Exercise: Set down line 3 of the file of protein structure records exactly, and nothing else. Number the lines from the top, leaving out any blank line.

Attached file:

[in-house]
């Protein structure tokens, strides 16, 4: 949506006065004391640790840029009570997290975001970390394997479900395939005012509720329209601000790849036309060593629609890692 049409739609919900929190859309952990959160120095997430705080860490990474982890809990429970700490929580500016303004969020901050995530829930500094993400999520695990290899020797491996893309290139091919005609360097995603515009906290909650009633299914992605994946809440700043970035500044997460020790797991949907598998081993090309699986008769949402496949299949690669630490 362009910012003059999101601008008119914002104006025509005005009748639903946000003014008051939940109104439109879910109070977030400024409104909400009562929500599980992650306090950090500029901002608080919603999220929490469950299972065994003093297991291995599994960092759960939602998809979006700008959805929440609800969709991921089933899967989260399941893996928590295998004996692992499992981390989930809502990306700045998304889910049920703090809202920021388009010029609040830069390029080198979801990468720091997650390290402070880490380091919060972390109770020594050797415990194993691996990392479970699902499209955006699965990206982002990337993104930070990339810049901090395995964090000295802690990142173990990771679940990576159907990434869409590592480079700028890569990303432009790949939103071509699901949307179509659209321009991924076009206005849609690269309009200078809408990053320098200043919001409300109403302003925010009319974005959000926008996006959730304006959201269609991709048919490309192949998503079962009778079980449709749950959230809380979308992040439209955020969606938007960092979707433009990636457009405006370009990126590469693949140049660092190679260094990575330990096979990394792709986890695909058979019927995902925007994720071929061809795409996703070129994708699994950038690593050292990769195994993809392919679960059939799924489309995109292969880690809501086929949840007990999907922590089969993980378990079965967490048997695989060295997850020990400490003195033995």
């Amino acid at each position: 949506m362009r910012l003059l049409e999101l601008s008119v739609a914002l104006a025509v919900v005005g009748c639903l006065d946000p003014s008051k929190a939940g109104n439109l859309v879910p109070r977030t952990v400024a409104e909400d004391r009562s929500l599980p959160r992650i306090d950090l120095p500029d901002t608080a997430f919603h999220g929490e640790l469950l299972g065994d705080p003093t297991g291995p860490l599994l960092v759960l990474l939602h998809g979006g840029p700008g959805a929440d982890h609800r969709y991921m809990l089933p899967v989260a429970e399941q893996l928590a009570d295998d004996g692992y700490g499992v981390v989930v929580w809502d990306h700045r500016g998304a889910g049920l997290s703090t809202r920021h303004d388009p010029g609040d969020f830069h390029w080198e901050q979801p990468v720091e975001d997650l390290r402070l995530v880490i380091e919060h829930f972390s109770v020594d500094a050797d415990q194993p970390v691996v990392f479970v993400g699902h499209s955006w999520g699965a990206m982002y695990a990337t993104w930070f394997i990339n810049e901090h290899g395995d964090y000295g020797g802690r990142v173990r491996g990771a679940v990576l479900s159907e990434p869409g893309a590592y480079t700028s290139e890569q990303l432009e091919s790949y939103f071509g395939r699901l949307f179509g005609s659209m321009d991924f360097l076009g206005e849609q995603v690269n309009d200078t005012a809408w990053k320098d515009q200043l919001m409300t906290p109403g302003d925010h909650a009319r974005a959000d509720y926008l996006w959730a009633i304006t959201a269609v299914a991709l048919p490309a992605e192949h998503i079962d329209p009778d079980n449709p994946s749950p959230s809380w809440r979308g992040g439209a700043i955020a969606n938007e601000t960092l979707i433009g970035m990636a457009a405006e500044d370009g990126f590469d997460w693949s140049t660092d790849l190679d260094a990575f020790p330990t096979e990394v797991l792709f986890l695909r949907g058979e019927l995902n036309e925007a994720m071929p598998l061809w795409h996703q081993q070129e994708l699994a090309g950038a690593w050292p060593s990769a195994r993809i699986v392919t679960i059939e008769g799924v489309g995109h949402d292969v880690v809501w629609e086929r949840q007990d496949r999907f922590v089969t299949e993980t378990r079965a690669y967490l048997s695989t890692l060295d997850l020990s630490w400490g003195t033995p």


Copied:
């Amino acid at each position: 949506m362009r910012l003059l049409e999101l601008s008119v739609a914002l104006a025509v919900v005005g009748c639903l006065d946000p003014s008051k929190a939940g109104n439109l859309v879910p109070r977030t952990v400024a409104e909400d004391r009562s929500l599980p959160r992650i306090d950090l120095p500029d901002t608080a997430f919603h999220g929490e640790l469950l299972g065994d705080p003093t297991g291995p860490l599994l960092v759960l990474l939602h998809g979006g840029p700008g959805a929440d982890h609800r969709y991921m809990l089933p899967v989260a429970e399941q893996l928590a009570d295998d004996g692992y700490g499992v981390v989930v929580w809502d990306h700045r500016g998304a889910g049920l997290s703090t809202r920021h303004d388009p010029g609040d969020f830069h390029w080198e901050q979801p990468v720091e975001d997650l390290r402070l995530v880490i380091e919060h829930f972390s109770v020594d500094a050797d415990q194993p970390v691996v990392f479970v993400g699902h499209s955006w999520g699965a990206m982002y695990a990337t993104w930070f394997i990339n810049e901090h290899g395995d964090y000295g020797g802690r990142v173990r491996g990771a679940v990576l479900s159907e990434p869409g893309a590592y480079t700028s290139e890569q990303l432009e091919s790949y939103f071509g395939r699901l949307f179509g005609s659209m321009d991924f360097l076009g206005e849609q995603v690269n309009d200078t005012a809408w990053k320098d515009q200043l919001m409300t906290p109403g302003d925010h909650a009319r974005a959000d509720y926008l996006w959730a009633i304006t959201a269609v299914a991709l048919p490309a992605e192949h998503i079962d329209p009778d079980n449709p994946s749950p959230s809380w809440r979308g992040g439209a700043i955020a969606n938007e601000t960092l979707i433009g970035m990636a457009a405006e500044d370009g990126f590469d997460w693949s140049t660092d790849l190679d260094a990575f020790p330990t096979e990394v797991l792709f986890l695909r949907g058979e019927l995902n036309e925007a994720m071929p598998l061809w795409h996703q081993q070129e994708l699994a090309g950038a690593w050292p060593s990769a195994r993809i699986v392919t679960i059939e008769g799924v489309g995109h949402d292969v880690v809501w629609e086929r949840q007990d496949r999907f922590v089969t299949e993980t378990r079965a690669y967490l048997s695989t890692l060295d997850l020990s630490w400490g003195t033995p």